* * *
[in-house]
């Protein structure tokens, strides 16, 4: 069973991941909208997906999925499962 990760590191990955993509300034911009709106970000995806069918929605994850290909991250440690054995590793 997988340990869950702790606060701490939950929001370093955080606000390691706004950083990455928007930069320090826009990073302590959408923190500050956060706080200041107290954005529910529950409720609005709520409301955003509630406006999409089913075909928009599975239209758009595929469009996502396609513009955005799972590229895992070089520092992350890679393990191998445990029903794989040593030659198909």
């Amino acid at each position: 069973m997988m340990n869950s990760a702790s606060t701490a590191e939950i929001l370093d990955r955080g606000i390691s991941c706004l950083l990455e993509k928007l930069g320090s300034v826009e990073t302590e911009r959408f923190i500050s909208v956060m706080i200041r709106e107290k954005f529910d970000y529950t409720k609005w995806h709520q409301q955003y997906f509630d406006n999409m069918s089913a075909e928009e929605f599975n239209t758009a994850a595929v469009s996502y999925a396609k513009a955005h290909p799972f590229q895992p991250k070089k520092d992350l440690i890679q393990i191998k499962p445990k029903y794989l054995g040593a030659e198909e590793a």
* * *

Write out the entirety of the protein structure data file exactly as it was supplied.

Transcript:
[in-house]
């Protein structure tokens, strides 16, 4: 069973991941909208997906999925499962 990760590191990955993509300034911009709106970000995806069918929605994850290909991250440690054995590793 997988340990869950702790606060701490939950929001370093955080606000390691706004950083990455928007930069320090826009990073302590959408923190500050956060706080200041107290954005529910529950409720609005709520409301955003509630406006999409089913075909928009599975239209758009595929469009996502396609513009955005799972590229895992070089520092992350890679393990191998445990029903794989040593030659198909």
């Amino acid at each position: 069973m997988m340990n869950s990760a702790s606060t701490a590191e939950i929001l370093d990955r955080g606000i390691s991941c706004l950083l990455e993509k928007l930069g320090s300034v826009e990073t302590e911009r959408f923190i500050s909208v956060m706080i200041r709106e107290k954005f529910d970000y529950t409720k609005w995806h709520q409301q955003y997906f509630d406006n999409m069918s089913a075909e928009e929605f599975n239209t758009a994850a595929v469009s996502y999925a396609k513009a955005h290909p799972f590229q895992p991250k070089k520092d992350l440690i890679q393990i191998k499962p445990k029903y794989l054995g040593a030659e198909e590793a």